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Should You Replace Your Air Conditioner Prior to Selling Your Home?

For anywhere from a few to 12 months out of the year, American homeowners rely on their air conditioning units to keep their domiciles comfortable. Going without AC could lead to one of three heat-related syndromes-- heat exhaustion, heat cramps, or heat stroke -- so it's no wonder that we'd rather keep temperatures low during the hottest months. But a recent ban on refrigerant might mean that U.S. residents will be forced to replace, rather than repair, their existing air conditioning units. The question is: should you consider an air conditioning repair or get a new air conditioning installation before selling your home?

Hand holding digital tablet and looking at house efficiency rating. Detail of house efficiency rating on digital tablet screen. Concept of ecological and bio energetic house. Energy class.

For many years, hydrochlorofluorocarbon 22 (known as HCFC-22, R-22, or Freon) was a mainstay in American homes and businesses. it was used in refrigerators, air conditioners, and even refrigerated transport. But in the quest for environmentally responsible practices, world leaders opted to phase out its use and discontinue its production for these applications. That all sounds well and good, but it means that this chemical will become substantially more expensive and more difficult to get after the ban goes into effect in 2020.

Supplies will go down and prices will go up, which means that the older air conditioning units that use this coolant will become a lot harder and costly to fix. In the average home, heating and cooling already make up 54% of utility bills each year, and experts predict that it will quickly become cost-prohibitive to repair units that leak R-22. In fact, the effects of increased R-22 costs are already obvious: 30 years ago, a 30-pound cylinder of R-22 came with $20 wholesale costs for contractors. Now, the same amount of Freon can cost anywhere from $400 to $800 wholesale. As a result, industry professionals say, homeowners will have no other choice but to replace their air conditioners. Any homeowners that have experienced a coolant leak in the past should follow industry recommendations to have their HVAC systems inspected twice per year and should start budgeting to replace their air conditioning units, as these kinds of leaks will inevitably occur again.

Homeowners who have purchased an air conditioner during the last decade shouldn't need to worry about replacement quite yet, as these units should contain eco-friendly coolant alternatives. But the law is still expected to have a huge impact on the HVAC industry. HVAC employment rates are already expected to increase by 15% from 2016 to 2026, and since new air conditioning systems can cost $5,000 or more (depending on the size of the home), that could mean Americans -- particularly those with older homes and older units -- will soon be spending a lot more on these services.

But if you're thinking of selling your home in the near future, is AC replacement something you should really have to worry about? If you're one of those homeowners with an older unit that uses R-22, it might be something to consider. Since newer units are more energy efficient and eco-friendly, that upgrade can actually act as a selling point to buyers (especially if you live in an environmentally conscious area). Generally speaking, units that are over 10 years old should probably be replaced before it's time to sell. At that point, the unit will no longer be under warranty, which may be a headache that prospective buyers will wish to avoid. Additionally, if you've experienced ongoing issues with your air conditioner, it may be time for new ac installation.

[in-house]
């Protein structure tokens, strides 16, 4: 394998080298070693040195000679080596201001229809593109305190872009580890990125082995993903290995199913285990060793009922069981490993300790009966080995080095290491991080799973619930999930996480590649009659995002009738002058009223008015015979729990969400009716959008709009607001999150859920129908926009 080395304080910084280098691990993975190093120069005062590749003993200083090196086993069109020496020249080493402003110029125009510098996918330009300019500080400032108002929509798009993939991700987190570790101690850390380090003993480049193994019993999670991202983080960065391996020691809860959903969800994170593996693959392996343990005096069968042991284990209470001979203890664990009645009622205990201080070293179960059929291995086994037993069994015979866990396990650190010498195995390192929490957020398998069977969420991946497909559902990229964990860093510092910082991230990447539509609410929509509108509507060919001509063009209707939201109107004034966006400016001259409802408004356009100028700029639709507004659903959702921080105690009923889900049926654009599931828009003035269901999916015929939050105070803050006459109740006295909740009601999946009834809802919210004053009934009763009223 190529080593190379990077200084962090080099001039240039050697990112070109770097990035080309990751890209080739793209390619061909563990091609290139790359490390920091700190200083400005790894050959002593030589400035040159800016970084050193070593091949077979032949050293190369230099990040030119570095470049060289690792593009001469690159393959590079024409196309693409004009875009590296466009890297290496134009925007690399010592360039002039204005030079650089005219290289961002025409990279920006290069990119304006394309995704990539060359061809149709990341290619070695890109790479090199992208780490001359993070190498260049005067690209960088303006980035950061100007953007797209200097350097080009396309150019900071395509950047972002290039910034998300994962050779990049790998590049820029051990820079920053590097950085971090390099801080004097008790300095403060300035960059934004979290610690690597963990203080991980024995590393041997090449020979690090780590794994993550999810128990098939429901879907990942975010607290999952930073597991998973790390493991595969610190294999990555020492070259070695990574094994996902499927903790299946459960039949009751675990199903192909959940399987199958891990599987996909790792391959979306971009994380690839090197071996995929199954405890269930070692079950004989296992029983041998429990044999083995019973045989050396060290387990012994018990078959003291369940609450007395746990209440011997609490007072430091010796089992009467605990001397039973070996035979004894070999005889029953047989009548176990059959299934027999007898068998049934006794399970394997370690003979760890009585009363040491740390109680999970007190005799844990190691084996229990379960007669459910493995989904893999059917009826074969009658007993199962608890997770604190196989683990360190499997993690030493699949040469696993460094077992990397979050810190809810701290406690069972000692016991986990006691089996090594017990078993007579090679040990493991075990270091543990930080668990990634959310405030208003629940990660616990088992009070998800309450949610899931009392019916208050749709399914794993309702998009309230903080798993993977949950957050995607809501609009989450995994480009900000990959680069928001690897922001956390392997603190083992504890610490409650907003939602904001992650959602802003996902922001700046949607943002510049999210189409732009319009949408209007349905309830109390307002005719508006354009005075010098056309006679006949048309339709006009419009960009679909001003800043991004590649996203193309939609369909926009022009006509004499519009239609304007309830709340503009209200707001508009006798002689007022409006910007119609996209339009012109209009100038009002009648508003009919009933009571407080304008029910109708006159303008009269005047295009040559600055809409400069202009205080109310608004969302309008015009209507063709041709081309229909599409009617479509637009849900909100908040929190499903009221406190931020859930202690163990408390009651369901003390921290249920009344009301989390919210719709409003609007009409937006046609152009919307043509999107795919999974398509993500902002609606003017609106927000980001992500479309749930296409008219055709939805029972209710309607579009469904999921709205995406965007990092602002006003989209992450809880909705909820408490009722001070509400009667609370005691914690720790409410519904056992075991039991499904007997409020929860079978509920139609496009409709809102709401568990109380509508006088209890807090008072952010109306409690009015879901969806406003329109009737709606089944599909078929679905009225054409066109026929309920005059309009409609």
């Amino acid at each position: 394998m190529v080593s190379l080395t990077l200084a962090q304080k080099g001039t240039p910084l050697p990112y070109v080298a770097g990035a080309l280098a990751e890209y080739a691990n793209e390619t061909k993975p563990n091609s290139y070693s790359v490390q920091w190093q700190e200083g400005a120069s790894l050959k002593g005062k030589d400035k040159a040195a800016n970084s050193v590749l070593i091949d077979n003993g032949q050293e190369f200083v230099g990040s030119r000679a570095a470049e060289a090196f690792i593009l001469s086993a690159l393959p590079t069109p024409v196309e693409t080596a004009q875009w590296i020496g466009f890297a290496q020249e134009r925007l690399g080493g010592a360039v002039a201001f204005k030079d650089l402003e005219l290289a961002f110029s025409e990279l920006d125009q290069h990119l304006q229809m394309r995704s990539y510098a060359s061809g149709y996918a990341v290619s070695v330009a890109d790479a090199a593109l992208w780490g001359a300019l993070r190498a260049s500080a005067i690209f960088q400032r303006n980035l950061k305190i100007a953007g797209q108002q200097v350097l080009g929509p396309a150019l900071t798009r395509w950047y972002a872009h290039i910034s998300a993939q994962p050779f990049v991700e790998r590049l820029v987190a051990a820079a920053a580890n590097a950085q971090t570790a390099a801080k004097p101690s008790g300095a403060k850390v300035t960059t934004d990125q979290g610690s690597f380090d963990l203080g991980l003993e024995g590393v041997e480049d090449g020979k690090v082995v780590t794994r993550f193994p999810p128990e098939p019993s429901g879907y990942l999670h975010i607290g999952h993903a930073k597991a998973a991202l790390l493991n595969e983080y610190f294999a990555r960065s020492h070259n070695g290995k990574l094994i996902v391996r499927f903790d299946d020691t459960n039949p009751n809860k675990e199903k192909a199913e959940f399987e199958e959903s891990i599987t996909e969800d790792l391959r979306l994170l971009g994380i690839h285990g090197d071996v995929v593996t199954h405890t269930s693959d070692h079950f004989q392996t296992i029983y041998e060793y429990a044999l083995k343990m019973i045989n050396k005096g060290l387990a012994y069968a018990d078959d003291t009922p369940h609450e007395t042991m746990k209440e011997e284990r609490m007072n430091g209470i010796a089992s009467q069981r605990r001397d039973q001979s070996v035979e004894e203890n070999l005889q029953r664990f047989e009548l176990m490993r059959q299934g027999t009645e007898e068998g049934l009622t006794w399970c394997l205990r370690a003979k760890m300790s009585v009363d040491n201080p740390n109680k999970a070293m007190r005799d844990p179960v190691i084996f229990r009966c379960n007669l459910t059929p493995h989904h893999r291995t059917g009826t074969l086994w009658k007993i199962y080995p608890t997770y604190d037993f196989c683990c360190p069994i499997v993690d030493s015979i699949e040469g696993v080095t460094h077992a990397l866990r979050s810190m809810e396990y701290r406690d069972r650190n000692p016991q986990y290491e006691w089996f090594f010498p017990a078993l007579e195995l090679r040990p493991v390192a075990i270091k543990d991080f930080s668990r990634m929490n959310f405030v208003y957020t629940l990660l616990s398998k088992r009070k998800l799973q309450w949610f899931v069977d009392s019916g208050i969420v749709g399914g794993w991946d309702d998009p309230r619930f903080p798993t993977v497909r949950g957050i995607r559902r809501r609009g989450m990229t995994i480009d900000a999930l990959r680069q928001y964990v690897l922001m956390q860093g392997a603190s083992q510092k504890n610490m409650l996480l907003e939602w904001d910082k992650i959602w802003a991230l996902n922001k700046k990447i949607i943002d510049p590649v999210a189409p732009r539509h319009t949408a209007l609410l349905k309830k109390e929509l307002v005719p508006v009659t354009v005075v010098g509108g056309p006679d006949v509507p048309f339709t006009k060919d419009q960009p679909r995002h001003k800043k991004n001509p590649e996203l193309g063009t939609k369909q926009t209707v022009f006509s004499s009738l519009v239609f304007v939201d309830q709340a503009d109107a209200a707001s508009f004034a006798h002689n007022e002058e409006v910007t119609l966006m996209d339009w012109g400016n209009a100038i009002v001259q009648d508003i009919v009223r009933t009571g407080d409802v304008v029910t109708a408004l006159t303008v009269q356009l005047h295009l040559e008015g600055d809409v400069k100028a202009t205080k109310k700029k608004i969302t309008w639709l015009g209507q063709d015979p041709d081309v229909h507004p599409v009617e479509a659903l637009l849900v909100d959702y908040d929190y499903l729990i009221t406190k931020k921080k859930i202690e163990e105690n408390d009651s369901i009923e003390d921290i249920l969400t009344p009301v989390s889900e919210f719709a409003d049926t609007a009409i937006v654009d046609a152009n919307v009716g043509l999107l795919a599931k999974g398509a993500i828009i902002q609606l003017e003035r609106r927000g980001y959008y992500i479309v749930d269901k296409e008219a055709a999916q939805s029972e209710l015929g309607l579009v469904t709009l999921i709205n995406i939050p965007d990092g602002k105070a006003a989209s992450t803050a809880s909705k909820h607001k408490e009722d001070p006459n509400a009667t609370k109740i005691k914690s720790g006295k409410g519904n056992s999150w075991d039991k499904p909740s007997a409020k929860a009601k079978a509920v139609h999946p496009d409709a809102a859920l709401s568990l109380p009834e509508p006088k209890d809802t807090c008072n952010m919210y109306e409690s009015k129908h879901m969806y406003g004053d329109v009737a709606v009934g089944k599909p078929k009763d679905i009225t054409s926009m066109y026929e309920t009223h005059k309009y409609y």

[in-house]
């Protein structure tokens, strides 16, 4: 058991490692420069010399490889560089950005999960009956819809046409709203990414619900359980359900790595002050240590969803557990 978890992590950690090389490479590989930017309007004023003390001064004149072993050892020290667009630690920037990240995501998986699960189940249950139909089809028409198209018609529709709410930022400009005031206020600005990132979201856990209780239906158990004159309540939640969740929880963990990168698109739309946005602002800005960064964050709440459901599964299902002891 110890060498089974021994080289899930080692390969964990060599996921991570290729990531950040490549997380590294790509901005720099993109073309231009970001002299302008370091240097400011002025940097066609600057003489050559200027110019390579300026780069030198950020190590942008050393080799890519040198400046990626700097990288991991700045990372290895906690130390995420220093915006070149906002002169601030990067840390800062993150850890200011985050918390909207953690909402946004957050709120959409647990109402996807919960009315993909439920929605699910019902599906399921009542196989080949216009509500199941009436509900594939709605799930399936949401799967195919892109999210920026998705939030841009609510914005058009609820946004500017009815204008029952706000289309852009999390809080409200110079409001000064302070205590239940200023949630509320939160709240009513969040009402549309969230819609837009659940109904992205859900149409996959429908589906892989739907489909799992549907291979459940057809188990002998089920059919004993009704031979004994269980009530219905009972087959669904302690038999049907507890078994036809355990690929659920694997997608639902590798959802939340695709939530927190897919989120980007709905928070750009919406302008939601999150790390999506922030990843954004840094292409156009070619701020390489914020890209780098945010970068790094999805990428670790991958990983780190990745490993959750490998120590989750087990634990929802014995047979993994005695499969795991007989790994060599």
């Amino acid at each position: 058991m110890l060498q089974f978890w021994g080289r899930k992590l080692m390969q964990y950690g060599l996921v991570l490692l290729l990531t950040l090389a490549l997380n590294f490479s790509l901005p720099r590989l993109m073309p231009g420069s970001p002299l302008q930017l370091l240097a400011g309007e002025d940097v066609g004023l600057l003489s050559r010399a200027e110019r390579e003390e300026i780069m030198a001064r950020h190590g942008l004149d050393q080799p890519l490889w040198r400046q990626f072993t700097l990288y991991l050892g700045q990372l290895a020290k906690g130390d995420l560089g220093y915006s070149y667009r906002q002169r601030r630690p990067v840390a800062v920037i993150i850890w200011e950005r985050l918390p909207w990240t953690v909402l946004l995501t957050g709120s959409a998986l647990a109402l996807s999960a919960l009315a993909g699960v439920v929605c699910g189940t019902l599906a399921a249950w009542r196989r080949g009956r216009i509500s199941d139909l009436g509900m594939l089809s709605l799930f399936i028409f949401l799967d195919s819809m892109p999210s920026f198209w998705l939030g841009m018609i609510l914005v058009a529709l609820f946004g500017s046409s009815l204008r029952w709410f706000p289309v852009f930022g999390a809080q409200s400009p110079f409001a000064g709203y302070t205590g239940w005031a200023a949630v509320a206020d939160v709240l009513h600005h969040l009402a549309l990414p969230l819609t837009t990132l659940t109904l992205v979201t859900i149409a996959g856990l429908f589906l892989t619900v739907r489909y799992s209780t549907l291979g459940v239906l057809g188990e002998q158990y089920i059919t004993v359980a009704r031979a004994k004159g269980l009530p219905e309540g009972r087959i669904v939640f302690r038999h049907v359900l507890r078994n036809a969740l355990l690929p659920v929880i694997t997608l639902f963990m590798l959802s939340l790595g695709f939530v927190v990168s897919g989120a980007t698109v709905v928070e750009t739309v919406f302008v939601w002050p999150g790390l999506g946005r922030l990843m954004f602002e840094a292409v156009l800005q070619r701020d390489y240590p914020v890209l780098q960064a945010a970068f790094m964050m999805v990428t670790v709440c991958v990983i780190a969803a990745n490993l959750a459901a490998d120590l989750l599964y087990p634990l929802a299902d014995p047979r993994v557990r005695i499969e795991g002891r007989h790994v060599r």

That said, if your unit isn't yet a decade old and is good working order but uses R-22, your decision might not be so clear-cut. If it's simply not within your budget or your real estate agent feels it won't have a positive impact on your ability to sell, you might want to hold off. And if for some reason replacing the air conditioner will require you to undertake extensive remodeling or you've had no issues with it whatsoever, it's probably not worth it to replace it before listing. Of course, you should always consult with your agent and do some research on your own (for instance, to find out if other comps in your area have had replacement air conditioners installed) before making a final decision.

Whether you plan to sell or see yourself staying in your home for many years to come, these eco-friendly developments may bring some complications in the short term. But in the long term, they can help homeowners reduce their carbon footprint and actually pay less for their utilities. You'll need to weigh your options and assess the conditions of your specific unit in order to decide whether it makes sense to replace it prior to selling your home.

Regina Gables

Regina Gables is a Realty Biz News Contributor and a freelance writer. With a background in Journalism, she enjoys writing on real estate topics such as home buying, real estate technology and opinionated editorials.

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